Archive by Author

What Can You Find in the Quiet Place?

22 Sep

Readers often ask where writers find their ideas. I don’t think I am alone in saying I do not come up with ideas when sitting in front of a computer. Creativity does not come from a busy place. It comes from a quiet place. Finding a quiet place in a busy twenty-first century life can be a challenge, but it is essential for any creative person. In fact, quiet time is essential for anyone.

For me, quiet time does not mean sitting alone staring out the window, although that can be relaxing at times. It means turning off the input from the outside world.

Sometimes a repetitive activity, something that keeps the hands busy, can serve as a mind quieter. I realized this recently when I was attending a knitting class. In a room of about a dozen women, there was silence as we followed the pattern for cable knitting. As I concentrated, my mind shifted to a story I am working on, and the stitches and the motion of my hands helped me with the pattern of the plot in my story.

I found discovered a few other strategies to achieve quiet in a busy day. Some of them are: no radio in the car in the morning, walks around my neighborhood (no earphones!), cooking, playing the piano, and yoga. And a shower or a soak in the tub relaxes the body and the mind.

So take some time out and stare at the sky. It really is an amazing shade of blue here today! And you never know what useful and fun ideas will pop into your brain!

Happy daydreaming!

Blog Hopping for The Writer’s Process

14 Jul

I’m doing a question and answer session today for The Writer’s Process blog. It is a little introduction to my writing, and those of you who know me may learn something about me you didn’t know before. I would love to read your comments!

What am I working on/writing?
I am currently working on a YA historical fantasy set in England in the early thirteenth century, tentatively titled Magic Words. It centers around the royal treasure that was lost by King John in the Wash, an arm of the North Sea along the coast of England. My main character is a young girl with magical powers whose family may have something to do with the location of the treasure, but of course because of her powers, she is accused of witchcraft and is running for her life. I chose the subject of the lost treasure because it truly is a historical mystery. The treasure was lost in 1216, and no trace of it was ever found, although treasure hunters have certainly looked for it.
I have the rough draft of the story finished, and now I am revising and verifying the historical facts that can be verified. This is the first YA story that I have attempted, and I am quite excited about it.

How does my writing/work differ from others in its genre?
Although Magic Words is my first YA novel, it is similar to my other novels in that three out of the four are set in Britain. The fourth is set on a fictional island in the Caribbean. I get my best story ideas while I am traveling, and setting is very important to me both as a reader and a writer. The story grows out of the setting, and the setting is as much a part of the story as any character.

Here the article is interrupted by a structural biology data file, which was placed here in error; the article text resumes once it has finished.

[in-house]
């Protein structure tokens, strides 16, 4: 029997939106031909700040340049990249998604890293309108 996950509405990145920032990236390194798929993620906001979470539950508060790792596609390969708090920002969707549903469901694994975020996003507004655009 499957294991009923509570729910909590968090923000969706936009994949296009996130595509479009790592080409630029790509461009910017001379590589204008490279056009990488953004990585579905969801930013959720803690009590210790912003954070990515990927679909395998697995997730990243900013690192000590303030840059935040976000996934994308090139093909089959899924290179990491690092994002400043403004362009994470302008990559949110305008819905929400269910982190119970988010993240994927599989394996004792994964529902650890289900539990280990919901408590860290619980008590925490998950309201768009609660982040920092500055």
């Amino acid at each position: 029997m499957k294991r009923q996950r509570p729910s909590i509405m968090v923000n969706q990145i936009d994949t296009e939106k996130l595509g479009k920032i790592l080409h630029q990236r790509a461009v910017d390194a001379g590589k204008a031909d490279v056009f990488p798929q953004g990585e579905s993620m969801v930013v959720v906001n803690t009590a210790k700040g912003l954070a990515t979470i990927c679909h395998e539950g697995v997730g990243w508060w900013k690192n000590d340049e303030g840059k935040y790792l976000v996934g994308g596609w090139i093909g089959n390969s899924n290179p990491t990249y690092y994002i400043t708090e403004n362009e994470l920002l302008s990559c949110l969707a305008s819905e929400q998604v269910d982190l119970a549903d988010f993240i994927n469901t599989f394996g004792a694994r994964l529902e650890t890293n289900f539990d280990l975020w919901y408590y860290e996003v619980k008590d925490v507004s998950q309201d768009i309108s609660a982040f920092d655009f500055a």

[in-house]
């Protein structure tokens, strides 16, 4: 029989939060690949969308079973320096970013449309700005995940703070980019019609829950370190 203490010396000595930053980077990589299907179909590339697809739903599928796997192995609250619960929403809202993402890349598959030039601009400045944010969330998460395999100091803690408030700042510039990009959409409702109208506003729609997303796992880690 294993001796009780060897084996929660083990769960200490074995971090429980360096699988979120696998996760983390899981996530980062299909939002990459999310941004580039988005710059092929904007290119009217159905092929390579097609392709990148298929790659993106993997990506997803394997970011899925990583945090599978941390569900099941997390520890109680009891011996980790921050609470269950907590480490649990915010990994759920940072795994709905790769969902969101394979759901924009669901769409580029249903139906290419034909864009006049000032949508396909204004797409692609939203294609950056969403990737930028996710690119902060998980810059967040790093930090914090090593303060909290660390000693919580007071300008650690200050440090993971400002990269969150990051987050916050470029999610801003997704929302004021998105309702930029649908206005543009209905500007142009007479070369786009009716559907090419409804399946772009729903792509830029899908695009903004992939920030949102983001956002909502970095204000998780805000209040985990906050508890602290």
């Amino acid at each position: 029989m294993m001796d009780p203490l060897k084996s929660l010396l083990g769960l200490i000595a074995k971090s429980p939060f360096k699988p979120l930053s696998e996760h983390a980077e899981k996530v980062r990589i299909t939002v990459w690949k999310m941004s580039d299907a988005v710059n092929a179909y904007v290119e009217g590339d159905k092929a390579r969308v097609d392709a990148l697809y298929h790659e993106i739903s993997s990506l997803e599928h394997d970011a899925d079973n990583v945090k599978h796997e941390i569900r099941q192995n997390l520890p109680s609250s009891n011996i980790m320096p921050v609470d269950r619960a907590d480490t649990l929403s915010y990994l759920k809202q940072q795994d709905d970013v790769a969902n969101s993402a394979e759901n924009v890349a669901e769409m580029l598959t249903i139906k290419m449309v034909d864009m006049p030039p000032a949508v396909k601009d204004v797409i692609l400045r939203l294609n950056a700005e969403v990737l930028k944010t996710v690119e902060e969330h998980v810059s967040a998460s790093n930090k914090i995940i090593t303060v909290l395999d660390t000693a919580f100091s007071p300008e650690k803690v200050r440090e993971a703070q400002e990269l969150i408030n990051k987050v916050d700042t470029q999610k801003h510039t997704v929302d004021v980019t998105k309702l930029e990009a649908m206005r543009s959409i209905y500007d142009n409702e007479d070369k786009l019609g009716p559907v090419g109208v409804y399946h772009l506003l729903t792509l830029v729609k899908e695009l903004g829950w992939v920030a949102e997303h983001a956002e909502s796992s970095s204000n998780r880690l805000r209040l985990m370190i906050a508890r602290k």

I write the kind of stories that I like to read, and that usually involves a foreign country and maybe a time set in the past.

Why do I write what I do?
I have been fascinated by British culture and history since I was a small child. When I was five or six years old I had a scrapbook where I pasted photos of the British royal family that I found in newspapers and magazines. I played “princess,” but a real princess, and I learned about the history of the royal family. As I grew older, I continued to follow the royal family, but I also studied British history and read every historical novel set in Britain that I could get my hands on. I taught history at the high school level for several years, and eventually traveled to Britain. I have been there several times now, including spending two weeks in Wales at writing retreats, and I never tire of it.
I was also inspired by the mysteries of Elizabeth George, an American writer who sets her novels in Britain. I admire her attention to detail and knowledge of present day Britain and their criminal justice system.

How does my writing process work?
As I said before, setting is very important to me. I usually start with a character in a scene, in a specific setting. Once I have this germ of a story written down, I think about what I want to happen with the character, and so give myself a direction with the story. I find outlines too rigid, and I don’t stick with them because I come up with other ideas as I write, but I do have a direction in my mind where I want the story to go. I sometimes write sketches of the main characters to flesh them out and learn about their personalities and how they handle situations. I keep track of the characters on a chart or list, because they tend to go off in unexpected directions, or pop up in a scene where I didn’t plan on them appearing.
Once my rough draft is finished, I go back and tighten and clarify the story, add color, and verify facts and historical details. I don’t try to do all my research before I start writing, but it is very important to have historical and geographical details accurate.
Writing the rough draft is the easiest part, because I can just let my imagination flow. I have even worked on rough drafts while walking around the classroom when I was substitute teaching. Revising takes more concentration and focus.

This is how I write. I would love to answer questions or respond to comments.

Who Loves Lady MacBeth?

23 Jun

 

Writers often create characters who are not likeable, to serve as foils or antagonists for the main characters. These antagonists exhibit qualities in opposition to the main characters in order to create conflict. Readers love an evil character. Think of the wicked witch in The Wizard of Oz. We love to have someone to cheer against and hope for a demise appropriate to their state of badness.

As a writer, it is fun to create a “bad” character. There is a kind of evil “bitchiness” that comes out in characters who do and say things that I would never do. I have heard the same said by actors who enjoy playing evil roles like Lady MacBeth. There is something very satisfying in the complexity of a negative character. Few people are truly evil, and the “good” people and characters have a little of the dark side hidden away,too.